I have a professional interest in finding alternatives to MS Word on OS X, particularly alternatives that are tailored to a book writer's needs, as opposed to a memo writer's needs. And so I enjoyed playing around the trial version of Ulysses, a newish Cocoa application from the European Blue Technologies Group. Here's how they describe the software in the help guide:
Ulysses wants to set focus on the only thing that counts: the text and its content.
Ulysses wants to enable the writer to fully concentrate on the story he wishes to tell, without hobbling his creativity by means of unnecessary burden and distraction. Someone who at least once in his life spent hours in a document searching for the correct way of formatting instead of using the time to tweak a title or heading, knows what it's about.
Ulysses wants to free the writer from the need to deliver and develop his text in predefined structures. Instead, the writer should be given the ability to form his own preferred structures -- both within the text and in organising things.
Sounds intriguing, but the actual program is a little dictatorial in the way it "frees" the writer. My favorite example: the software will not allow you to use bold or italic type as you write. Using italics would only be a distraction, apparently. Now, I hate Word's formatting system as much as the next guy, but I've never been all that puzzled by the italics function. And I use it quite often.
This reminds me of one of my favorite typographic stories from college. (Sounds good already, no?) One of my more, um, enthusiastic friends was applying to be a Rhodes Scholar. This was a very smart guy who may have had his intellectual energies dialed up just a few notches too high. (He once printed out 200 copies of his mid-term paper in a Nietzsche lecture we were taking, and handed them out to the entire class.) When you apply for the Rhodes, you write a two-three page personal statement explaining why they should consider you for this great fellowship. If you're lucky, you get asked back for a couple of interviews. My friend sends in his statement and other materials, and then a month or two later gets called in for an interview. Usually, this is a good sign. But in this case, the committee sat him down, and handed him a piece of paper, and asked him if he recognized anything on the page.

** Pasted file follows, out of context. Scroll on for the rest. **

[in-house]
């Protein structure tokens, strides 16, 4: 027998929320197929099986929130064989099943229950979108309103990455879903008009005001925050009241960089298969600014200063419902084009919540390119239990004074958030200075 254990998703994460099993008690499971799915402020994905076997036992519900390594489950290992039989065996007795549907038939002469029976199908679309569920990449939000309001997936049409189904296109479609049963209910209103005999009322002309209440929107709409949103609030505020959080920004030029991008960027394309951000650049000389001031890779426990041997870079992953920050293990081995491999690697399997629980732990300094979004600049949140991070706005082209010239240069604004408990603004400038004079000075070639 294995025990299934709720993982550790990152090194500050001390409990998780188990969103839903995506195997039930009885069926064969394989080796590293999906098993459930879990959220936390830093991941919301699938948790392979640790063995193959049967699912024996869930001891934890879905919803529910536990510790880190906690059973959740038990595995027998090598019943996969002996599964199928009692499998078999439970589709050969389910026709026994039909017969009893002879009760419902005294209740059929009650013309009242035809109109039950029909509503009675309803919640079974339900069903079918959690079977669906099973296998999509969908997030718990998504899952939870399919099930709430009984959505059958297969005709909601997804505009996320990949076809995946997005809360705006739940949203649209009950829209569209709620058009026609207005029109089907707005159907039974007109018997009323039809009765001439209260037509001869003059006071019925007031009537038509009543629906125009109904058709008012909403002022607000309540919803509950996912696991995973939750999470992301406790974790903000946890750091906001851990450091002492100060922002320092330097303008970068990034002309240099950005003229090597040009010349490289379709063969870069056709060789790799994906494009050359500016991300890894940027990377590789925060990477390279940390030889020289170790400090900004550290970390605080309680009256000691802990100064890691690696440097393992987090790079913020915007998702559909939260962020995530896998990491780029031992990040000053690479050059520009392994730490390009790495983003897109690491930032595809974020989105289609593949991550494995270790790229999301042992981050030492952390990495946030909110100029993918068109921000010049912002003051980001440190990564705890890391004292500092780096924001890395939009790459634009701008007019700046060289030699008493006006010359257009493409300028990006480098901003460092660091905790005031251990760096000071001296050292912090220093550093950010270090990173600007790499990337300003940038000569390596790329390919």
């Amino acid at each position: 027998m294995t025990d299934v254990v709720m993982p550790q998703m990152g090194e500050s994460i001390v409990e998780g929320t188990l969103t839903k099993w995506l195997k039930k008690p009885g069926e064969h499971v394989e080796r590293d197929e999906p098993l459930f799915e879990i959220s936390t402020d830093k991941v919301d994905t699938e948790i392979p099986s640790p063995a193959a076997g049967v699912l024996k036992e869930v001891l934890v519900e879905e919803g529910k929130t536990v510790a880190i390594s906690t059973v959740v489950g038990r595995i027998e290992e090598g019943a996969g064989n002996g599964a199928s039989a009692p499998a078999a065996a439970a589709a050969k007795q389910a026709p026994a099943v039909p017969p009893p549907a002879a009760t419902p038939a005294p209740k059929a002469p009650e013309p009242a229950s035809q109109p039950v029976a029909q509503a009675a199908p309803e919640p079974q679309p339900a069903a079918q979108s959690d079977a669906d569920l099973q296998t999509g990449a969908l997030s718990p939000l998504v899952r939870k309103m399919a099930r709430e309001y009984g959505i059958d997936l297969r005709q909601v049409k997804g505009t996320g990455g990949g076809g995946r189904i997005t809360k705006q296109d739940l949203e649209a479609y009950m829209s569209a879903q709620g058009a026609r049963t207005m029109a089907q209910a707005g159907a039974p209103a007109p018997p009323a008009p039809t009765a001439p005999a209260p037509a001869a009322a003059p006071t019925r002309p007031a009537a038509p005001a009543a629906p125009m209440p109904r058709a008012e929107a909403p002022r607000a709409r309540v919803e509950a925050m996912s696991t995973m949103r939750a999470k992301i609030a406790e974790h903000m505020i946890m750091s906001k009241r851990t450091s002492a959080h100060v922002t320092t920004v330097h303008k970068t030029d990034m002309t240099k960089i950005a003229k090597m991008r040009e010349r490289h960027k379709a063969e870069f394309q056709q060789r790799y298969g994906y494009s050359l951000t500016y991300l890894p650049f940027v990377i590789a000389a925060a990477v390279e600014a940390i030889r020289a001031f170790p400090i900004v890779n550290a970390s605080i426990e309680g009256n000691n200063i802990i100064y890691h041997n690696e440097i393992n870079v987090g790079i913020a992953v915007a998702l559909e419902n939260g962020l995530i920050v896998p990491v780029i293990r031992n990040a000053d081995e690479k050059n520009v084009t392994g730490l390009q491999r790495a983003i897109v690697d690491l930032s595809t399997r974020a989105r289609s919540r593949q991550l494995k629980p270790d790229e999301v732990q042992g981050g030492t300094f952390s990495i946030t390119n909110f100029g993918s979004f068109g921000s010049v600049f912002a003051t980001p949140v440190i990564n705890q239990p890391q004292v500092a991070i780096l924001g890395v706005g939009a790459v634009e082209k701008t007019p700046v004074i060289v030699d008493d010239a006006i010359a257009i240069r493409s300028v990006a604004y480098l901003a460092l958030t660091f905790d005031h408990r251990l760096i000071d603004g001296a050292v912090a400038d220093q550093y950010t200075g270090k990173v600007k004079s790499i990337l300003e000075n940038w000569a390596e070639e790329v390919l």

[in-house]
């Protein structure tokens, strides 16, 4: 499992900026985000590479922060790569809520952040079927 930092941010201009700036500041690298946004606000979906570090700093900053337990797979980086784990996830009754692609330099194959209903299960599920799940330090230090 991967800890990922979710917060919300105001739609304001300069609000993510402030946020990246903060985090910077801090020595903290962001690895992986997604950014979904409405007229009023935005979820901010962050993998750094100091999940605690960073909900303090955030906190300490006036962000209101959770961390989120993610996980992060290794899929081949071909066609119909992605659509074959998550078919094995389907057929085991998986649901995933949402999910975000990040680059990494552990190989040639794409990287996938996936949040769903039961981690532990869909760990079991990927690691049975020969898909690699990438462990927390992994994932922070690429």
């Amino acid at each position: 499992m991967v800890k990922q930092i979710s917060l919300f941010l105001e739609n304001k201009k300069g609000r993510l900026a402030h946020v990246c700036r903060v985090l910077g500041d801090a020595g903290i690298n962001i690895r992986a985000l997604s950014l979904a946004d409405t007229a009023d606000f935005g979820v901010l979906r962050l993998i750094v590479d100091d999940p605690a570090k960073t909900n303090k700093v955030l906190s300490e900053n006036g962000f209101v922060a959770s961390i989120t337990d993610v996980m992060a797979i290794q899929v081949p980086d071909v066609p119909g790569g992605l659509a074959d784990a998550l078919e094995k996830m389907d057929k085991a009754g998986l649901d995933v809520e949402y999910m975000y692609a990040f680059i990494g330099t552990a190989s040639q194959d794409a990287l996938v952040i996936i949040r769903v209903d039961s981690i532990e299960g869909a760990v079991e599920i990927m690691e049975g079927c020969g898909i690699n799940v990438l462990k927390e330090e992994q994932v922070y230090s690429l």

He looked at it for a few seconds, and said, "Yes, this is a list of fifty or sixty words that you've randomly selected from my personal statement."
The committee chair shook his head. "Not random. Those are all the words you italicized in your personal statement."
If he'd only been using Ulysses, that guy might be a Rhodes Scholar today.